The Maccabean Period- 165-63 B.C
However, independence proved to be both short-lived and disastrous. As the political dynasty of the Maccabee, also called the Hasmoneans, assumed both the throne and the office of high priest, the nation became beset by infighting. The Sadducees supported Hasmonean rulers as both kings and priest,whereas the Pharisees insisted that a true king could could only be a descendant of David and a priest could only be a descendant Aaron. The founder of the Essenes (the community which preserved for posterity the Dead Sea Scrolls)may also have founded his Qumran community around this time, in reaction against the Hasmoneans. As successive rulers became more and more unpopular (for example, Alexander Janneas was pelted by the Jews at the festival when he attempted to perform his priestly duties- he responded by massacring 6,000 of them) the country became increasingly unstable.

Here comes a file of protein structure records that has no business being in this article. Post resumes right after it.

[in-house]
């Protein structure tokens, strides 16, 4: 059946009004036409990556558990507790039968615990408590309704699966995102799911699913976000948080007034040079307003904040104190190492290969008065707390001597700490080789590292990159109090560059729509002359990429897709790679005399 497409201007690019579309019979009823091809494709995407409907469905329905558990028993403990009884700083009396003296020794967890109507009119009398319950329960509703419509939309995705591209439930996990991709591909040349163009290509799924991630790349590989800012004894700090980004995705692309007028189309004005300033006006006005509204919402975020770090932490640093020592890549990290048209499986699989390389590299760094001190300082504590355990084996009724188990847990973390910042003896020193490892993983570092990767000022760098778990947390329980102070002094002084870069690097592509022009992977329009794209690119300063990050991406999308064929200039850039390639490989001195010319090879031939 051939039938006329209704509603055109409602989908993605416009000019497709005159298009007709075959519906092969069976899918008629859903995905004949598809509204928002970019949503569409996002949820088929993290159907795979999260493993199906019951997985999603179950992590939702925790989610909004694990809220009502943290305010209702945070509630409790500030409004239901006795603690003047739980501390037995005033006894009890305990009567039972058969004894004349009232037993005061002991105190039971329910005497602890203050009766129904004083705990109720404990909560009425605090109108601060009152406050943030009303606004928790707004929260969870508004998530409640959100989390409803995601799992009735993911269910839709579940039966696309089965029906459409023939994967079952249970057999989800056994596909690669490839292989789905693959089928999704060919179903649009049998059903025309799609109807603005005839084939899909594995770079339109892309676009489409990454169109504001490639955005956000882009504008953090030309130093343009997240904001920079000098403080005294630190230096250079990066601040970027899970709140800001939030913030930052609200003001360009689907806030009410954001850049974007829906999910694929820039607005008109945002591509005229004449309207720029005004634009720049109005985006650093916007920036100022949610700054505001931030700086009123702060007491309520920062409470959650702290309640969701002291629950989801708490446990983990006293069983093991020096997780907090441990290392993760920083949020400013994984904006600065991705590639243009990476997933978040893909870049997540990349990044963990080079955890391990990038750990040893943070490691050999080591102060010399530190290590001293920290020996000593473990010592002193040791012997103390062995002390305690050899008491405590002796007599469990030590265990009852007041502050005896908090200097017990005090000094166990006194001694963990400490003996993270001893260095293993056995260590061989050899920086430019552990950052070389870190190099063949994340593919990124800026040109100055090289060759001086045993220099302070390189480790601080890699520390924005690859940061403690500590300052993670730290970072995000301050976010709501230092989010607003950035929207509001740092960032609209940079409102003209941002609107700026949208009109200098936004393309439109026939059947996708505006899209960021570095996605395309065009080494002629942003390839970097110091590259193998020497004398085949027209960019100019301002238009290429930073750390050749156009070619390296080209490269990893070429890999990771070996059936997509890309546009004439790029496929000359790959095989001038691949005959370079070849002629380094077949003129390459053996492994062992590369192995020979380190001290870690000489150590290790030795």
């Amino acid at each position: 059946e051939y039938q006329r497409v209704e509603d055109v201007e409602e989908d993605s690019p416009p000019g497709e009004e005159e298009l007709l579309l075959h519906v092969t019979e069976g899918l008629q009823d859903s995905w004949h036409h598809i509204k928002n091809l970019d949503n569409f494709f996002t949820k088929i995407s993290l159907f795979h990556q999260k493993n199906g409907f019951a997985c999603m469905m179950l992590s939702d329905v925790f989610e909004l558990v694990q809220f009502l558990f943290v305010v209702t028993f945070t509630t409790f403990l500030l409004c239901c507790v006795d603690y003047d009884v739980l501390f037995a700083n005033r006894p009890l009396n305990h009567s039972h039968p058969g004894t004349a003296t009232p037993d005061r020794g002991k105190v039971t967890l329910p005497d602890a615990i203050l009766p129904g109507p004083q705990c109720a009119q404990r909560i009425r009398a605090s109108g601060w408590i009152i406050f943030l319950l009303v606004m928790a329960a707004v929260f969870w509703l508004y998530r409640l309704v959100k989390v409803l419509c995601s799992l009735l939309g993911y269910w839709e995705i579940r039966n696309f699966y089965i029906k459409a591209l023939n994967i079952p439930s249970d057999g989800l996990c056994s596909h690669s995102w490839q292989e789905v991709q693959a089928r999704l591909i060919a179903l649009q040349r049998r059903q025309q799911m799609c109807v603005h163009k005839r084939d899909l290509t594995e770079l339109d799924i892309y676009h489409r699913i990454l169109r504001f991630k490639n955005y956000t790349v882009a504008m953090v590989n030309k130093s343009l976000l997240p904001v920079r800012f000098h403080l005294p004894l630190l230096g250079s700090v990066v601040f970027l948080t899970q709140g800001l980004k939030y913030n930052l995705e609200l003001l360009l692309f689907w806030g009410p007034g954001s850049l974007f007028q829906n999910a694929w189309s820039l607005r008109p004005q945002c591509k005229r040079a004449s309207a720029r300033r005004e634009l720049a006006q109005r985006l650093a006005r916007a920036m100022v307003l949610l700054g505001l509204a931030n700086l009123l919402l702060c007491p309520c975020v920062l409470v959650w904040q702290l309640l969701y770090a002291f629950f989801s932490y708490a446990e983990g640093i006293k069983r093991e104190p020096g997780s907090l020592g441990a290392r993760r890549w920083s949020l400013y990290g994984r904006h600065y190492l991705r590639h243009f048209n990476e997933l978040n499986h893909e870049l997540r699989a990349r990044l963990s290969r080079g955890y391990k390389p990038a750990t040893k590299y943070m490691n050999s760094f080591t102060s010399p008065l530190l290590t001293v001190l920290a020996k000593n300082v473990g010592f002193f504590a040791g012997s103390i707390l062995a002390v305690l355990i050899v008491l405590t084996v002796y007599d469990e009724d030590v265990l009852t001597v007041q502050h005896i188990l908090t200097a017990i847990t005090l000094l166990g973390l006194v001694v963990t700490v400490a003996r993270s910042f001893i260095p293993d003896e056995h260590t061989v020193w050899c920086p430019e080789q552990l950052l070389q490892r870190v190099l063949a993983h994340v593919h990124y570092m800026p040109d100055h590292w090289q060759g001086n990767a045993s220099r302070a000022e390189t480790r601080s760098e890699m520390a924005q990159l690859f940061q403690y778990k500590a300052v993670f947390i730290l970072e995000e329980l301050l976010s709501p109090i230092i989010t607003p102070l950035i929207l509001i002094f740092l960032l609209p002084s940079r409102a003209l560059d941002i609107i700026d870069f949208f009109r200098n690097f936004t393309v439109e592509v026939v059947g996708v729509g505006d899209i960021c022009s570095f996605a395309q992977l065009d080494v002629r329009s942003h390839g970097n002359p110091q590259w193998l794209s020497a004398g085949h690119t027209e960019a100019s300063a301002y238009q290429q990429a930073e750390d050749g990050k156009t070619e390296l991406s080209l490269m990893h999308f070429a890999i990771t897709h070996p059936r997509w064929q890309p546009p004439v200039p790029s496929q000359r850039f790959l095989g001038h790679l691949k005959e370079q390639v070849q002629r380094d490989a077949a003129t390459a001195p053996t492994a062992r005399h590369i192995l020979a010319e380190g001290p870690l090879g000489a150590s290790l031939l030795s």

Israelite factions turned to mercernaries and outside nations for support. By the time the growing Roman empire turned its attention toward Israel, the nation was able to offer little resistance. In 63 B.C., Pompey sacked Jerusalem. Soon the Jews were once again under the command of a foreign ruler, in this case an Idumean named Antipater who had been installed by Rome. Antipater’s son, Herod the Great, followed him as king of the Jews, and it was under his rule that Jesus was born-and that all babies in Bethleham were killed.